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Beware! Gluten Free does NOT mean Wheat Free

Updated on April 5, 2011
Gluten AND Wheat Free
Gluten AND Wheat Free

Wheat Allergy vs Coeliac Disease

Having come across this hub, you may be thinking I got the above statement the wrong way round. You may be confused at the above title, saying to yourself that you know that "Wheat Free does not mean Gluten Free", but that "Gluten Free automatically means Wheat Free". You may not realise that gluten and wheat proteins are two different things and that gluten only exists in the gliadin and glutenin protein fractions of wheat. Many are aware that Wheat Free does not mean Gluten Free, but how many are aware that Gluten Free does not necessarily mean Wheat Free.

Having been to many parts of the world, I continually have stumbled across the Gluten Free term many times in different places and on different products. Particularly in Europe, I found Wheat Starch (Codex) listed as a top ingredient in a huge range of "gluten free" products (I would question whether it is completely gluten free, let alone wheat free - I almost doubt it!).  In this case the product is definitely not wheat free!  The wheat starch is used to give the gluten free product it's texture and softness present in many wheat-laden foods already in our society.  This particularly applies to countries including the UK, Spain, France, Sweden, Finland, Norway, Switzerland, Greece, Italy, etc.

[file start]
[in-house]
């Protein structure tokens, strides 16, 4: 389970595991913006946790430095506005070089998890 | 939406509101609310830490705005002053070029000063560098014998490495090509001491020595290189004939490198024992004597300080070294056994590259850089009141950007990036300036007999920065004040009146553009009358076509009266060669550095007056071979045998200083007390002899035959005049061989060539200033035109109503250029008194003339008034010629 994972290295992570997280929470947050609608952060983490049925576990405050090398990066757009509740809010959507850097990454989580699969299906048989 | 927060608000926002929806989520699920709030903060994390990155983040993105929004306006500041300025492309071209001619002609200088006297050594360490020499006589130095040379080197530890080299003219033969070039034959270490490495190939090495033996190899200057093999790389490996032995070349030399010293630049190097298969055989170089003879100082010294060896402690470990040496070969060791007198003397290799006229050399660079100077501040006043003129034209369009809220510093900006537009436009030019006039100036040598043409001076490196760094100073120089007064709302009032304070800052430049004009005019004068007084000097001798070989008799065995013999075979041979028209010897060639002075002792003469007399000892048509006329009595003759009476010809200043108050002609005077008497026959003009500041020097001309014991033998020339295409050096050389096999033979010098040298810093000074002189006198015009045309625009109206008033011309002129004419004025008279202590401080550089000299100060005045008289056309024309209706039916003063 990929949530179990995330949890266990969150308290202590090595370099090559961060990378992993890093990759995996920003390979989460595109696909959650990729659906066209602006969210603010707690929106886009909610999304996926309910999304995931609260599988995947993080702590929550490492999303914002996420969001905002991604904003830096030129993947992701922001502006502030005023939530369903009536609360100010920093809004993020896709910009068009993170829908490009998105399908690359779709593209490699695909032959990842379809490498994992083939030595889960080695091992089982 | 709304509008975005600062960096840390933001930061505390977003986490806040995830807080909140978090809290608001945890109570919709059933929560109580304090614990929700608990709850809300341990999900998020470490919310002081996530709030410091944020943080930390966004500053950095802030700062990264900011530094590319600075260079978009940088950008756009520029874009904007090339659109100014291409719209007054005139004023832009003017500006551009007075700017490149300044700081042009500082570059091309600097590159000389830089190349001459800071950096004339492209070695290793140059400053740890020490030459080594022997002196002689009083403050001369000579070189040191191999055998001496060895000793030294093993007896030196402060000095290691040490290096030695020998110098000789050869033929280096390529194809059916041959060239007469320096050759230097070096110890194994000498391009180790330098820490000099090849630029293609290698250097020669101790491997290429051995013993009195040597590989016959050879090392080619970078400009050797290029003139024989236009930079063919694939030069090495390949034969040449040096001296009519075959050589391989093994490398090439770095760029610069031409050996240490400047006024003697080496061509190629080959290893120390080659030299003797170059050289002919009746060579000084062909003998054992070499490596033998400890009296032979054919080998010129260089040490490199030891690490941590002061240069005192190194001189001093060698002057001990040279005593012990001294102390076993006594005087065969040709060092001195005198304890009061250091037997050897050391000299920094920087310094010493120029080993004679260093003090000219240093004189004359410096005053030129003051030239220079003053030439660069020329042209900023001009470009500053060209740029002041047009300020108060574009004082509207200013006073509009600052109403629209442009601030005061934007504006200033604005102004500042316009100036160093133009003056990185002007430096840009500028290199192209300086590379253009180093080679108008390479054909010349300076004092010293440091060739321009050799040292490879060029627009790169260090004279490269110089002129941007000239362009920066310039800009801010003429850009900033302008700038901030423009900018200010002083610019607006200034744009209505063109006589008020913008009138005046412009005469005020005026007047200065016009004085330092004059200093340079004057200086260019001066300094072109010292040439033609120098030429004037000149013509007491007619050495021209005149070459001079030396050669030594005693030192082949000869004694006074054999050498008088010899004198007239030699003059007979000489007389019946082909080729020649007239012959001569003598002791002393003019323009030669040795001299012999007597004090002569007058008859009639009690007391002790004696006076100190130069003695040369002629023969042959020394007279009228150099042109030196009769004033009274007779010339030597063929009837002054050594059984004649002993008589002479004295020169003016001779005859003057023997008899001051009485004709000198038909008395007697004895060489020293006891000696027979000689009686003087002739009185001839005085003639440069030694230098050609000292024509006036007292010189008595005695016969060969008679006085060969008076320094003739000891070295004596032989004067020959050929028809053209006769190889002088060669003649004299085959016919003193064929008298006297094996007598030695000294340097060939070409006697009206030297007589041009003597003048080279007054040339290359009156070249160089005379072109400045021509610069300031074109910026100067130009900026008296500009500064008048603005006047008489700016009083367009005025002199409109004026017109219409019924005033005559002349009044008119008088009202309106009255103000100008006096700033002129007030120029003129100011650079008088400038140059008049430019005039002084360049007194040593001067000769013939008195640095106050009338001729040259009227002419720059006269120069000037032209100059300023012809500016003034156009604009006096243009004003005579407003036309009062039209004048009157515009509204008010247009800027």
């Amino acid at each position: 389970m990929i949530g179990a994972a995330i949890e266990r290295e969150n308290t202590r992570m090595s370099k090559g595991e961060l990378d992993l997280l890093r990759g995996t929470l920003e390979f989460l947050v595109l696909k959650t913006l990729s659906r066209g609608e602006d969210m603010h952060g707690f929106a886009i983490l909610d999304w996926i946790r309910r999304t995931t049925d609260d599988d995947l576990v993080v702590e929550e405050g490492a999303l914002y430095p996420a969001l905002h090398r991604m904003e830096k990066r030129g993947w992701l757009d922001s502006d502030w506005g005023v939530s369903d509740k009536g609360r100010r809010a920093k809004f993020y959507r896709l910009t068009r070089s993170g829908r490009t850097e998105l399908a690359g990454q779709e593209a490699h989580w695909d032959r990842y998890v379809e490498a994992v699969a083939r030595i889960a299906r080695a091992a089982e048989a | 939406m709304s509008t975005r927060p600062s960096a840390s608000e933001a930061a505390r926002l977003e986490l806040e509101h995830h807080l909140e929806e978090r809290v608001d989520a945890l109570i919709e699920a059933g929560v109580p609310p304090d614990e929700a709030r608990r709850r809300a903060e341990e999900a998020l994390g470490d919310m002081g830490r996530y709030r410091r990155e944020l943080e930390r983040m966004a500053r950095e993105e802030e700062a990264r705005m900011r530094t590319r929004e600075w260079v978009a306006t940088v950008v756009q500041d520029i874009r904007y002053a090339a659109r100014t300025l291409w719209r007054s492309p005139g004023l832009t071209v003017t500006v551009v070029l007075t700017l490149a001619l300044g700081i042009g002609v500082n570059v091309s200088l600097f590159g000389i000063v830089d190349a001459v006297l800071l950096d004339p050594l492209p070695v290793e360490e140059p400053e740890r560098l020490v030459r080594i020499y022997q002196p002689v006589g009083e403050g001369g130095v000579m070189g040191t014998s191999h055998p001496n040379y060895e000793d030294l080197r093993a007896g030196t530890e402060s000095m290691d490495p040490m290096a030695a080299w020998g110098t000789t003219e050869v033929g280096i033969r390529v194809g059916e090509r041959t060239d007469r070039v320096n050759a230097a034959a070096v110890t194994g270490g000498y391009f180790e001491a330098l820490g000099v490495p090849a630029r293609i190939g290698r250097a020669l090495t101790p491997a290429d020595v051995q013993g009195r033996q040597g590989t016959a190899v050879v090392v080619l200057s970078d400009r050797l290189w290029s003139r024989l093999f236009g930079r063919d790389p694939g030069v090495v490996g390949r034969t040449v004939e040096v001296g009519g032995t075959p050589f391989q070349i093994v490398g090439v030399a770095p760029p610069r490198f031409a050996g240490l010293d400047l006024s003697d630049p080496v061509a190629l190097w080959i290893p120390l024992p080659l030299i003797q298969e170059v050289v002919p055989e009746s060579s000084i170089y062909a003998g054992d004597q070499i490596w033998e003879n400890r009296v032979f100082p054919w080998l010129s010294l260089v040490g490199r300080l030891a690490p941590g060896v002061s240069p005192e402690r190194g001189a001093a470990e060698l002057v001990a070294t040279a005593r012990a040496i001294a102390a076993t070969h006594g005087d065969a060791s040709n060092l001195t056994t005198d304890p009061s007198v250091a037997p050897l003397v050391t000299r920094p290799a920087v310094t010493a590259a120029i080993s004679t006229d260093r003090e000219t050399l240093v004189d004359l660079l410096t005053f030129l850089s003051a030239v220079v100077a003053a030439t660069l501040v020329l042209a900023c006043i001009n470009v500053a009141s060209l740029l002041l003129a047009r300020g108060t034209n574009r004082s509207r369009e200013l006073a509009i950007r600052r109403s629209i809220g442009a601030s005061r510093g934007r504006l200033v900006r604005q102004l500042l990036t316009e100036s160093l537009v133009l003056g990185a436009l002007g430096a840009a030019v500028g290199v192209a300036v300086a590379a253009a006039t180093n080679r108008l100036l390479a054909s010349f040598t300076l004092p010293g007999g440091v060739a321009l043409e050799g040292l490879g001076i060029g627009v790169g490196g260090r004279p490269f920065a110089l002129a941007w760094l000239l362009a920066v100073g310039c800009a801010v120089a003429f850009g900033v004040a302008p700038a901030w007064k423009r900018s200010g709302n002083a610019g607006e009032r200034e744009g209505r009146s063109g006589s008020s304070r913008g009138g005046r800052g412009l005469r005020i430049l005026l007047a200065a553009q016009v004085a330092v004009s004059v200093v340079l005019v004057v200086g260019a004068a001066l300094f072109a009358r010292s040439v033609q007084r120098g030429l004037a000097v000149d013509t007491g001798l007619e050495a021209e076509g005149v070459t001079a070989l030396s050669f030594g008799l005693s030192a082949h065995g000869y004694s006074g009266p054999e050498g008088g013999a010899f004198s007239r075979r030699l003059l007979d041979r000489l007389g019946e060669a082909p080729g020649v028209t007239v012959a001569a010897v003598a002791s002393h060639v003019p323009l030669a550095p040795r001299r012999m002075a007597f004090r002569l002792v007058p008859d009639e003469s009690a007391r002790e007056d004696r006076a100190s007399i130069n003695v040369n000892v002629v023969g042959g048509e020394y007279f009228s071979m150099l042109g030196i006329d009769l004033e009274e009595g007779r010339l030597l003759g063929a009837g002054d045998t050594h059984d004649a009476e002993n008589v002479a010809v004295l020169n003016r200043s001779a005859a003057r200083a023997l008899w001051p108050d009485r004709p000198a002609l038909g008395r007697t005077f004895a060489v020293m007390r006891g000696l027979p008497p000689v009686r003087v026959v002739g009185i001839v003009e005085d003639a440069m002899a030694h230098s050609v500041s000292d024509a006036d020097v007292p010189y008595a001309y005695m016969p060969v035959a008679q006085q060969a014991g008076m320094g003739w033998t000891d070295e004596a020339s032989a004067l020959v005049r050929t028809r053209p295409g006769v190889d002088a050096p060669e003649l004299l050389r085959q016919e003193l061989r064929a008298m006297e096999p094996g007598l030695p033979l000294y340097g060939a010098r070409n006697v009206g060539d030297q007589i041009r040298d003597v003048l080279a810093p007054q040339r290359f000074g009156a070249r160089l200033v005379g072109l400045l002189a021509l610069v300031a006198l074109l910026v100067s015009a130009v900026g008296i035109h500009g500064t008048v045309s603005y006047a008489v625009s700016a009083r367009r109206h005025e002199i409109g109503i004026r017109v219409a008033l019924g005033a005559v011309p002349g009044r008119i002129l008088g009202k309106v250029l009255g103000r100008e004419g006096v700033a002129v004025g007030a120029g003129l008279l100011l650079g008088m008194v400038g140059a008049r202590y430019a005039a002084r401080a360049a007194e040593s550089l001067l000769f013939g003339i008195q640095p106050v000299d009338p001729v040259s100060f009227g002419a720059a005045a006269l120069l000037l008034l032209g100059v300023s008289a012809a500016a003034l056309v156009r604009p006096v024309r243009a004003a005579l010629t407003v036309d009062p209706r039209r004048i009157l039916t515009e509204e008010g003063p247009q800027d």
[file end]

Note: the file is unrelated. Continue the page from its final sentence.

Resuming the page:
Another example is the labelling of glucose syrup/dextrose, caramel colour and monosodium glutamate which are derived from wheat.  Essentially (according to the *Coeliac Society* of Australia), these ingredients are gluten free even when derived from wheat (though I would be wary about their advice in this).  Unfortunately, they are NOT wheat free.  Gluten free soy sauce often contains gluten free wheat.  This is not suitable for wheat allergies/intolerances either.

Wheat allergy is different to Coeliac Disease in many ways.  It is especially important for one allergic or intolerant to wheat to know the difference between "gluten free" and "wheat free".  The good news, however, for the wheat allergic is that barley, rye and (uncontaminated oats) are usually wheat free and are suitable for most non-coeliac wheat allergic individuals.

But BEWARE!  Gluten Free does not mean wheat free!!!

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